Recently I was listening to an interview of the author of the book “True Reason”. He mentioned that one of the “new atheists” had written about how to “disciple” someone into atheism. One point stuck in my mind – there is no mention in that book about love. The author didn’t want to turn people to atheism out of loving concern for them. However they obviously have a passion for turning people to their way of thinking. I’ll leave you to speculate on that one.
In the passage from Luke, passions are starting to rise. It seems that some were starting to get uncomfortable with all the miracles of Jesus – healing the sick, raising the dead, driving out demons again and again. So they make a startling accusation – that Jesus’ power is demonic!
Ironically, still others demand a miraculous sign in spite of the litany of miracles already seen.
Jesus challenges his hearers with the truth of his actions. He is not acting for Satan, but he is the “finger of God” bringing on God’s kingdom.
The kingdom won’t be brought in without a battle against the “strong man” Satan. But in Jesus, Satan has met his match and he will be bound!
As Paul says in Romans 5:8:
But God demonstrates his own love for us in this: while we were still sinners, Christ died for us.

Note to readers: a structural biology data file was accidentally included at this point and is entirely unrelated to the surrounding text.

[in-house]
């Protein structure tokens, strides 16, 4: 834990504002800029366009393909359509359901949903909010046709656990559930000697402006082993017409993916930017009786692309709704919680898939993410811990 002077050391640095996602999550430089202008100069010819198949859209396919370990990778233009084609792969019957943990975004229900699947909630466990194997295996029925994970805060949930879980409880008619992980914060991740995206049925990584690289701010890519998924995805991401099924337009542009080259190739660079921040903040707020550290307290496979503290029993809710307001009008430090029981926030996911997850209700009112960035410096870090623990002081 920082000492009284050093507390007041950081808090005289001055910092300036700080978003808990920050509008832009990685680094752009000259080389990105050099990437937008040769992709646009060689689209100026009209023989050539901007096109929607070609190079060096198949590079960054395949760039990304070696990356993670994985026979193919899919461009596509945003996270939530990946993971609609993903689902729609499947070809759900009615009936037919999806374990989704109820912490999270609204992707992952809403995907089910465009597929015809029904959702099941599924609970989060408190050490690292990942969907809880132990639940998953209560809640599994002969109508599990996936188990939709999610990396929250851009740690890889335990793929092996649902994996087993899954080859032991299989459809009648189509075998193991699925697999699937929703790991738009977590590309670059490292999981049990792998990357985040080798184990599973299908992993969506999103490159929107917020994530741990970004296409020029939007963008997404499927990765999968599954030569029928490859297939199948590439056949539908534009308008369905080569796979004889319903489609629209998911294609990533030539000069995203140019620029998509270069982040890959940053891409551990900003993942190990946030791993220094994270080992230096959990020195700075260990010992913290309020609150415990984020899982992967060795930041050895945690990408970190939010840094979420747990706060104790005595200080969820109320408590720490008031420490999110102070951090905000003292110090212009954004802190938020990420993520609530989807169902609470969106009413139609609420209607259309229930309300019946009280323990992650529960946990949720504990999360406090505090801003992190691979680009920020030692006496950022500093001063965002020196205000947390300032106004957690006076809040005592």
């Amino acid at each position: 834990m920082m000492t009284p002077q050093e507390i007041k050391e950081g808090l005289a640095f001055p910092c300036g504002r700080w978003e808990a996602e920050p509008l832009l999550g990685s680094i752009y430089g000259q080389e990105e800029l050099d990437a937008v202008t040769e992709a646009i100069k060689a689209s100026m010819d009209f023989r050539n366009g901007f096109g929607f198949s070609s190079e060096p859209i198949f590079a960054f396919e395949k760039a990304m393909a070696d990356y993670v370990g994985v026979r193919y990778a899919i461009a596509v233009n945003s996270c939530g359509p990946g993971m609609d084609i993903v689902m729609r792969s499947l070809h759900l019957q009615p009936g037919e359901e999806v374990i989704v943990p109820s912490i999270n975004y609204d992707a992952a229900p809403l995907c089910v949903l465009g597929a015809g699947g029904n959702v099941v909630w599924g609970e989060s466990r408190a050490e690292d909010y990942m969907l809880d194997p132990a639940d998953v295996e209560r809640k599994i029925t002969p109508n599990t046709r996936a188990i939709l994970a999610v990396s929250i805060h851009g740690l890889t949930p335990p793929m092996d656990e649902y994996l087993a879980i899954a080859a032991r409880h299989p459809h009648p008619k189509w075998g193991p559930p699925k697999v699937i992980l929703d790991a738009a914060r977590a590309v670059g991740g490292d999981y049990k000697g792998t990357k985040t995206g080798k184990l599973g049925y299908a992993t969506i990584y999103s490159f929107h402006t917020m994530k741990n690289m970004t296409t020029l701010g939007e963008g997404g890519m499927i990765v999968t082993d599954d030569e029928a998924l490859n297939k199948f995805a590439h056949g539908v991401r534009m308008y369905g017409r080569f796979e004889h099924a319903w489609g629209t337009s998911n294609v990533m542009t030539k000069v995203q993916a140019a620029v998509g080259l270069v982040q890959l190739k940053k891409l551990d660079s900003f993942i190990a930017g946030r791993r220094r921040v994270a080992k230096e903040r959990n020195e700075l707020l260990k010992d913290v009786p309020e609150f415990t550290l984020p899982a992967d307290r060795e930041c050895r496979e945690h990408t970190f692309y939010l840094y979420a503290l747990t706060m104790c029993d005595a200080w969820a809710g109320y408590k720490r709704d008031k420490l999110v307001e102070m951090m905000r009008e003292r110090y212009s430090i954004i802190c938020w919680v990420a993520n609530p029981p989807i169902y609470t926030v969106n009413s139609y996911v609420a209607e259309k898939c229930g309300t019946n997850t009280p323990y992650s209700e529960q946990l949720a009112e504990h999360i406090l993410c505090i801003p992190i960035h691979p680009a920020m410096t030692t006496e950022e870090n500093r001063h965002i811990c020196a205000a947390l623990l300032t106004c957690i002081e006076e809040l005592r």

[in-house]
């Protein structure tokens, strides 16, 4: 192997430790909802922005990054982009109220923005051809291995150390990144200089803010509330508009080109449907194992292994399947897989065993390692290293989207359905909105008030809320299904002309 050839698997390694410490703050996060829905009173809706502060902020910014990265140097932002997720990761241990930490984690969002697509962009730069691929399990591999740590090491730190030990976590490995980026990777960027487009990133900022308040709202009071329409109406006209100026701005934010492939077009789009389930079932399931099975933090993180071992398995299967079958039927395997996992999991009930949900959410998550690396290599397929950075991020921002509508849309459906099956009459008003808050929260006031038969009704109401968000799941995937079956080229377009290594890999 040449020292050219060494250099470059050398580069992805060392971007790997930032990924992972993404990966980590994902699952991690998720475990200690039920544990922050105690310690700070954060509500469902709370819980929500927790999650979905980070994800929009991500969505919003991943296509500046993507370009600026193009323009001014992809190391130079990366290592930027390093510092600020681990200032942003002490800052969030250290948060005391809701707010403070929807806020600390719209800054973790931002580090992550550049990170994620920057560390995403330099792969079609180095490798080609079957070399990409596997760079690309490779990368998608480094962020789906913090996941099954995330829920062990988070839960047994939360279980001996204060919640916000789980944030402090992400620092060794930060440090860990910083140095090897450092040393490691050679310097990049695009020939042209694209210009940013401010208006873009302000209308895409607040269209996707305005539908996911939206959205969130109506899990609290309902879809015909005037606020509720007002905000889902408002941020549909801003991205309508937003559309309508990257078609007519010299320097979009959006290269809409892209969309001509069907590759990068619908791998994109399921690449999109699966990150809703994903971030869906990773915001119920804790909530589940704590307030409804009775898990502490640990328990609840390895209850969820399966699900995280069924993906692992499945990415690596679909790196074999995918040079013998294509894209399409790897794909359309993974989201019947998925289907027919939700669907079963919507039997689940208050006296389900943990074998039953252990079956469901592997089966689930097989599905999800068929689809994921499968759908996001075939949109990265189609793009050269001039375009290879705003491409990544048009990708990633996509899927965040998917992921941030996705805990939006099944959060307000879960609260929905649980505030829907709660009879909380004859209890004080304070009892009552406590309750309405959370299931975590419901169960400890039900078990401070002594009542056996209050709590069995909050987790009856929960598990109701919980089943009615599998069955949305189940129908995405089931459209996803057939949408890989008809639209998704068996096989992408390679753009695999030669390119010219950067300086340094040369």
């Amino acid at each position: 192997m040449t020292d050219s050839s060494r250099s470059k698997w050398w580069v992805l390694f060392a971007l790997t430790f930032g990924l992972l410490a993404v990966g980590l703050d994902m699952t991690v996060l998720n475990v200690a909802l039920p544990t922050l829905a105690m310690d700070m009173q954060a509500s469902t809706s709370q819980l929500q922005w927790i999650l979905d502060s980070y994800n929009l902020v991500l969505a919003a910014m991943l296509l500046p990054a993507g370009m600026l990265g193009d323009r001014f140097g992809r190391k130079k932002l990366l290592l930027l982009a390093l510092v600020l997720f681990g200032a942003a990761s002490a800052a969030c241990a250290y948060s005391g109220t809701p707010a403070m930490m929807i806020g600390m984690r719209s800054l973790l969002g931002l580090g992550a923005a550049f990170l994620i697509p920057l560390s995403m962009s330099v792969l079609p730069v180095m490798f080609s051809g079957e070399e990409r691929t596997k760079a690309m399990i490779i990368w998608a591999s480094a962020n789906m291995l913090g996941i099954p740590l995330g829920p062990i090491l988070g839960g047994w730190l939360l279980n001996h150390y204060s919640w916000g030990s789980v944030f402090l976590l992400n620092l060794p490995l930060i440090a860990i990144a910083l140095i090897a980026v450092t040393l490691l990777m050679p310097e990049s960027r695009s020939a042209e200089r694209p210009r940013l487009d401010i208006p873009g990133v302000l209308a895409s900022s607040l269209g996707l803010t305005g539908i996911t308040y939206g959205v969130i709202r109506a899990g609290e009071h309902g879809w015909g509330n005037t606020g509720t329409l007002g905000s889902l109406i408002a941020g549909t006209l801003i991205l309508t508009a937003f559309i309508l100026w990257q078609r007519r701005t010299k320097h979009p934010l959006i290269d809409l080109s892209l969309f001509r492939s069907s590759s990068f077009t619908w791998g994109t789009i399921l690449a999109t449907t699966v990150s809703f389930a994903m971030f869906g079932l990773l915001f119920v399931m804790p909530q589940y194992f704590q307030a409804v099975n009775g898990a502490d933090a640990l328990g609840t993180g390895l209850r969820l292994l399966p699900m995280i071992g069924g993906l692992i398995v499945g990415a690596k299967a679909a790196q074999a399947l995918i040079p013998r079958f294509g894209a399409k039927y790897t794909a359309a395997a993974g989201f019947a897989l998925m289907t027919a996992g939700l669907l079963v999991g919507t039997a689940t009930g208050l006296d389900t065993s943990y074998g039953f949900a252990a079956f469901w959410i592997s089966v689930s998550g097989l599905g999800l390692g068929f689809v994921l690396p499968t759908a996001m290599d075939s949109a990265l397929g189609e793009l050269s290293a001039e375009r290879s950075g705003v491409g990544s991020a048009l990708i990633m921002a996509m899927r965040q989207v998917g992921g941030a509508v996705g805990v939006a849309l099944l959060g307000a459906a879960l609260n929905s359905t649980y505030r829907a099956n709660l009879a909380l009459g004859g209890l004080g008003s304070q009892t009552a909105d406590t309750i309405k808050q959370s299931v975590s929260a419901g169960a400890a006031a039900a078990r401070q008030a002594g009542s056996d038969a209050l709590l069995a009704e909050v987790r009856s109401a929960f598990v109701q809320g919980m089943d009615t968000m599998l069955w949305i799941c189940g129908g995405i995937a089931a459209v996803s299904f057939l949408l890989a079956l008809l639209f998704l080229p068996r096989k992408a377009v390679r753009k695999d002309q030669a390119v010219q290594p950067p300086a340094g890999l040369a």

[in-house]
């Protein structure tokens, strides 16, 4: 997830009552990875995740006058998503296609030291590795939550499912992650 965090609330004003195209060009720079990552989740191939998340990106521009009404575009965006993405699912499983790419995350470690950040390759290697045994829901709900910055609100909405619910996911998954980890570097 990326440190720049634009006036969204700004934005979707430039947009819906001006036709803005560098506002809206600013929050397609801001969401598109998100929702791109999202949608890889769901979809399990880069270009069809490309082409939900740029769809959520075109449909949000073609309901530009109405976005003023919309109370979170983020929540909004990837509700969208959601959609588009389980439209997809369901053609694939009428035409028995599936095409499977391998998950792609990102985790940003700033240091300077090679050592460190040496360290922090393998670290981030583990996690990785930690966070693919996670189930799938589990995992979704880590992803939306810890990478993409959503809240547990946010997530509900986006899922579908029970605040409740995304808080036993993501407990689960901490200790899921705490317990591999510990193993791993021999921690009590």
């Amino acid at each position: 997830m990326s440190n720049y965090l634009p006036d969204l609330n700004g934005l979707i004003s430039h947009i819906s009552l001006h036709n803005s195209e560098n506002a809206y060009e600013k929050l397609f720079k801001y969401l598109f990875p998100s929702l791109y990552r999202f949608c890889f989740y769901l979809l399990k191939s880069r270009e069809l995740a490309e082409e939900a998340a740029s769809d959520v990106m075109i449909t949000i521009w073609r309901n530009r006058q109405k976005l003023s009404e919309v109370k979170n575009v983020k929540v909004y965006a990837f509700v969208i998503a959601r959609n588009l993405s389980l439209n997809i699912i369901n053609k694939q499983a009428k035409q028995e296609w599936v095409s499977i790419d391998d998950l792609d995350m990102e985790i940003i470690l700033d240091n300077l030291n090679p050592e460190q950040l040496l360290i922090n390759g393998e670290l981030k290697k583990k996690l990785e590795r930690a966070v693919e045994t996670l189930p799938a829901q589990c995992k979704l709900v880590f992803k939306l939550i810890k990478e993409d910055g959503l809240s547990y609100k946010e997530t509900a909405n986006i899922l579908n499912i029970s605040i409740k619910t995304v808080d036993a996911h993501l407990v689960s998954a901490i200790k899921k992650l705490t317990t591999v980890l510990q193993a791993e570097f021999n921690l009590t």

God’s passion for his people will not be stopped until they are released from Satan’s power.
In Thessalonians we see Paul and his fellows passion for the people of Thessalonica. As Paul reassures them he makes it clear his motives did not come from evil:
- not from impure motives
- not from trickery
- not to please people
- not to flatter
- not from greed
But rather they worked to please the only one that matters – God. In this work he paints a picture of a mother – babe in arms. Can you imagine how passionately she cares for that child? So Paul, Silvanus and Timothy were with the Thessalonians.
Their work came from a passion for God and sharing his passion for his people. This is the passion that is the mark of the true church and true believers that have grown up under persecution in Thessalonica.
Stealing forward a few verses to verse 12, we see that Paul also says they were like a father to the Thessalonian. Exhorting them to live lives worthy of their God.
What a wonderfully balanced passion these first missionaries had for God’s people. What better model for us to not only gently nurture each other in God’s grace but also to exhort one another to run the race with passion and bring as many others along with us as we are able!
And unlike others, we can follow Paul’s lead in doing this out of the pure motive of love.